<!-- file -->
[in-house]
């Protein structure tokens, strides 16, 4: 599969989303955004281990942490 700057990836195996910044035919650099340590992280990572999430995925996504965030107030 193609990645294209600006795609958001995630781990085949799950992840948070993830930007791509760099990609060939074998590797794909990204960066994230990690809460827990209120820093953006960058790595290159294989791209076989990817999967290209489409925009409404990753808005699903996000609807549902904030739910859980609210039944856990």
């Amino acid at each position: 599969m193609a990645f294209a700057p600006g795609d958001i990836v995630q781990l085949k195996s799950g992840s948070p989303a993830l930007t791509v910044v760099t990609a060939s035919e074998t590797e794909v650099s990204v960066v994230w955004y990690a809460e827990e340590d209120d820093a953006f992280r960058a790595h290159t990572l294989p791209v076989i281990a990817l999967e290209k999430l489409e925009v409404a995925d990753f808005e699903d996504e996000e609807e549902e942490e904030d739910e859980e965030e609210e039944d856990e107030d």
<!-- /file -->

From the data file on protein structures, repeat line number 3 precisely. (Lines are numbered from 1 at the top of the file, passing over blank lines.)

């Amino acid at each position: 599969m193609a990645f294209a700057p600006g795609d958001i990836v995630q781990l085949k195996s799950g992840s948070p989303a993830l930007t791509v910044v760099t990609a060939s035919e074998t590797e794909v650099s990204v960066v994230w955004y990690a809460e827990e340590d209120d820093a953006f992280r960058a790595h290159t990572l294989p791209v076989i281990a990817l999967e290209k999430l489409e925009v409404a995925d990753f808005e699903d996504e996000e609807e549902e942490e904030d739910e859980e965030e609210e039944d856990e107030d």